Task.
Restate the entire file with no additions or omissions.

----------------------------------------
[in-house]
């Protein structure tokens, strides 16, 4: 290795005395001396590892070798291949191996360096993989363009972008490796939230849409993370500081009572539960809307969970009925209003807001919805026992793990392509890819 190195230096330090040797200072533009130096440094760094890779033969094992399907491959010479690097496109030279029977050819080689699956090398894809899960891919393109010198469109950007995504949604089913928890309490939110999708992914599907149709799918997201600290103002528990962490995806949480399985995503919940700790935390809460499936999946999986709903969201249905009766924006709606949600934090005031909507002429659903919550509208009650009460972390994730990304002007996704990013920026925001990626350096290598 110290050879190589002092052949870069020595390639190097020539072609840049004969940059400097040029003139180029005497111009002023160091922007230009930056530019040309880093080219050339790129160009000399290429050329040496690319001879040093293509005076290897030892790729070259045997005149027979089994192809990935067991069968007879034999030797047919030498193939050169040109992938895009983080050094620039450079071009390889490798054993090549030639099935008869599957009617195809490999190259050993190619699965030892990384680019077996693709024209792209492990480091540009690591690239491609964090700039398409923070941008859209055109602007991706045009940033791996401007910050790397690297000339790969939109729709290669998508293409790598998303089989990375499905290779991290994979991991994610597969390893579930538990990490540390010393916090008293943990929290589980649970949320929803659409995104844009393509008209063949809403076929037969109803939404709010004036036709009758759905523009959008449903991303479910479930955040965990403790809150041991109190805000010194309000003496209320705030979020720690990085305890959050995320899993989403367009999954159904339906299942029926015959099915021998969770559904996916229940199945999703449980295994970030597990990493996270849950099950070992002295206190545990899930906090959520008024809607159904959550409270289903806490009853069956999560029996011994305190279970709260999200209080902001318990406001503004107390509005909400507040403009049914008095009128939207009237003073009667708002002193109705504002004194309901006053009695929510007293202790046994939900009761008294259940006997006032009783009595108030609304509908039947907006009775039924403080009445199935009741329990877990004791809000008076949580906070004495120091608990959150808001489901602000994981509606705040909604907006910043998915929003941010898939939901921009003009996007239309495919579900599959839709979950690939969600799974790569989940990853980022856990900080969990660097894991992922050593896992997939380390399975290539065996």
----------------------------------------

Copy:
[in-house]
């Protein structure tokens, strides 16, 4: 290795005395001396590892070798291949191996360096993989363009972008490796939230849409993370500081009572539960809307969970009925209003807001919805026992793990392509890819 190195230096330090040797200072533009130096440094760094890779033969094992399907491959010479690097496109030279029977050819080689699956090398894809899960891919393109010198469109950007995504949604089913928890309490939110999708992914599907149709799918997201600290103002528990962490995806949480399985995503919940700790935390809460499936999946999986709903969201249905009766924006709606949600934090005031909507002429659903919550509208009650009460972390994730990304002007996704990013920026925001990626350096290598 110290050879190589002092052949870069020595390639190097020539072609840049004969940059400097040029003139180029005497111009002023160091922007230009930056530019040309880093080219050339790129160009000399290429050329040496690319001879040093293509005076290897030892790729070259045997005149027979089994192809990935067991069968007879034999030797047919030498193939050169040109992938895009983080050094620039450079071009390889490798054993090549030639099935008869599957009617195809490999190259050993190619699965030892990384680019077996693709024209792209492990480091540009690591690239491609964090700039398409923070941008859209055109602007991706045009940033791996401007910050790397690297000339790969939109729709290669998508293409790598998303089989990375499905290779991290994979991991994610597969390893579930538990990490540390010393916090008293943990929290589980649970949320929803659409995104844009393509008209063949809403076929037969109803939404709010004036036709009758759905523009959008449903991303479910479930955040965990403790809150041991109190805000010194309000003496209320705030979020720690990085305890959050995320899993989403367009999954159904339906299942029926015959099915021998969770559904996916229940199945999703449980295994970030597990990493996270849950099950070992002295206190545990899930906090959520008024809607159904959550409270289903806490009853069956999560029996011994305190279970709260999200209080902001318990406001503004107390509005909400507040403009049914008095009128939207009237003073009667708002002193109705504002004194309901006053009695929510007293202790046994939900009761008294259940006997006032009783009595108030609304509908039947907006009775039924403080009445199935009741329990877990004791809000008076949580906070004495120091608990959150808001489901602000994981509606705040909604907006910043998915929003941010898939939901921009003009996007239309495919579900599959839709979950690939969600799974790569989940990853980022856990900080969990660097894991992922050593896992997939380390399975290539065996």